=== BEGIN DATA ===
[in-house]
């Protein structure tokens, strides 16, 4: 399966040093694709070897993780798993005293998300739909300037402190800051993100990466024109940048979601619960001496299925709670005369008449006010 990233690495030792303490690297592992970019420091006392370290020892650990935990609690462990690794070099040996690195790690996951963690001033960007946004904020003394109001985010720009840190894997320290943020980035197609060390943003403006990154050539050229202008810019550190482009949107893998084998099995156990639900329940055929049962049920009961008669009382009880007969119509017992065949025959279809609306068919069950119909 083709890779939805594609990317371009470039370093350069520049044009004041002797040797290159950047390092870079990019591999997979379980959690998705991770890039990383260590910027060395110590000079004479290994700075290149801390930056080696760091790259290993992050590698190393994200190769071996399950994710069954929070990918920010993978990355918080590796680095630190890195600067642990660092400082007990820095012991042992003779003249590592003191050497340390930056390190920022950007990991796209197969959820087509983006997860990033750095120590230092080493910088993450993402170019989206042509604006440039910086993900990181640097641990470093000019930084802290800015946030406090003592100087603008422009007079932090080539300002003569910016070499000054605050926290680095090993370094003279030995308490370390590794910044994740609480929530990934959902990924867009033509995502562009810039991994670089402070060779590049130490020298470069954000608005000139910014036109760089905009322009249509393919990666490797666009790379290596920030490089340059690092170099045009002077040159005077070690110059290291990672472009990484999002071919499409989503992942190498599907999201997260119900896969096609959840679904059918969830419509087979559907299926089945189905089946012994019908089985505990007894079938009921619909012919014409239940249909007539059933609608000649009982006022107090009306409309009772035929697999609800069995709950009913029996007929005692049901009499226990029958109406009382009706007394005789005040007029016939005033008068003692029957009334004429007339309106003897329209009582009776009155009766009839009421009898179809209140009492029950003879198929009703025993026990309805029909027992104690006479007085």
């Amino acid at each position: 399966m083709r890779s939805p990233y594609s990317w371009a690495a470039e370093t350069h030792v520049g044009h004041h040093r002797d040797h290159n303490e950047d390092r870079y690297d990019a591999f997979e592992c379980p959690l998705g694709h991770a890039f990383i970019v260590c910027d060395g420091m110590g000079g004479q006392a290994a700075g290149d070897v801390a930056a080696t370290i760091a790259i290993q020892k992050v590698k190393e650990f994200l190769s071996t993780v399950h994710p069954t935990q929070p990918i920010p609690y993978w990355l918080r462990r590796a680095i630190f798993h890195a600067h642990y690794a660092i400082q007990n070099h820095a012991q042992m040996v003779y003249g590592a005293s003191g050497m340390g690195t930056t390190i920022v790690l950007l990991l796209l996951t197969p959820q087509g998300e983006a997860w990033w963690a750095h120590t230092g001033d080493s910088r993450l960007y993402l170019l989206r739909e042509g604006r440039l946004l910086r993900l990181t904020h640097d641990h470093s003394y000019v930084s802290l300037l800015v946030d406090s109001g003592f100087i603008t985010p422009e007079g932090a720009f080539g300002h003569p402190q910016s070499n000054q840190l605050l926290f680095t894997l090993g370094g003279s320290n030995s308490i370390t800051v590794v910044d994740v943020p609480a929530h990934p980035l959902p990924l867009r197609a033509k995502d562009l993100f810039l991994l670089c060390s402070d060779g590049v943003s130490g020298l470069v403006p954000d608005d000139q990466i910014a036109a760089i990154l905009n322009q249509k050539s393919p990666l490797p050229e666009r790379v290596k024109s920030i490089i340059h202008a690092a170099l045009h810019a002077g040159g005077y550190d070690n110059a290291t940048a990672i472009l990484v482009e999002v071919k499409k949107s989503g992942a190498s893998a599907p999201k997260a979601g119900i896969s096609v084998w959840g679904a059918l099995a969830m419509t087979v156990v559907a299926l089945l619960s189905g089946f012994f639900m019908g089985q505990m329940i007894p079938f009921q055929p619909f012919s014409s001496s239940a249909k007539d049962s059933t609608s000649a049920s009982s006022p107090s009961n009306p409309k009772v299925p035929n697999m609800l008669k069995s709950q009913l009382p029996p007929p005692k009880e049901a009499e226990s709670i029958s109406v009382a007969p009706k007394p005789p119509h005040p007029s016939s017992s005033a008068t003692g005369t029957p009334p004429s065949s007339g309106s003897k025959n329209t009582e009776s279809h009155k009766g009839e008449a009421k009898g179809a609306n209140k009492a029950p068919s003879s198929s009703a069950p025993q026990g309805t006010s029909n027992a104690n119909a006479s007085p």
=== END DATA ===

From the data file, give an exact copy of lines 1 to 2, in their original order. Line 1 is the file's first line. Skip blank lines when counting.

[in-house]
């Protein structure tokens, strides 16, 4: 399966040093694709070897993780798993005293998300739909300037402190800051993100990466024109940048979601619960001496299925709670005369008449006010 990233690495030792303490690297592992970019420091006392370290020892650990935990609690462990690794070099040996690195790690996951963690001033960007946004904020003394109001985010720009840190894997320290943020980035197609060390943003403006990154050539050229202008810019550190482009949107893998084998099995156990639900329940055929049962049920009961008669009382009880007969119509017992065949025959279809609306068919069950119909 083709890779939805594609990317371009470039370093350069520049044009004041002797040797290159950047390092870079990019591999997979379980959690998705991770890039990383260590910027060395110590000079004479290994700075290149801390930056080696760091790259290993992050590698190393994200190769071996399950994710069954929070990918920010993978990355918080590796680095630190890195600067642990660092400082007990820095012991042992003779003249590592003191050497340390930056390190920022950007990991796209197969959820087509983006997860990033750095120590230092080493910088993450993402170019989206042509604006440039910086993900990181640097641990470093000019930084802290800015946030406090003592100087603008422009007079932090080539300002003569910016070499000054605050926290680095090993370094003279030995308490370390590794910044994740609480929530990934959902990924867009033509995502562009810039991994670089402070060779590049130490020298470069954000608005000139910014036109760089905009322009249509393919990666490797666009790379290596920030490089340059690092170099045009002077040159005077070690110059290291990672472009990484999002071919499409989503992942190498599907999201997260119900896969096609959840679904059918969830419509087979559907299926089945189905089946012994019908089985505990007894079938009921619909012919014409239940249909007539059933609608000649009982006022107090009306409309009772035929697999609800069995709950009913029996007929005692049901009499226990029958109406009382009706007394005789005040007029016939005033008068003692029957009334004429007339309106003897329209009582009776009155009766009839009421009898179809209140009492029950003879198929009703025993026990309805029909027992104690006479007085």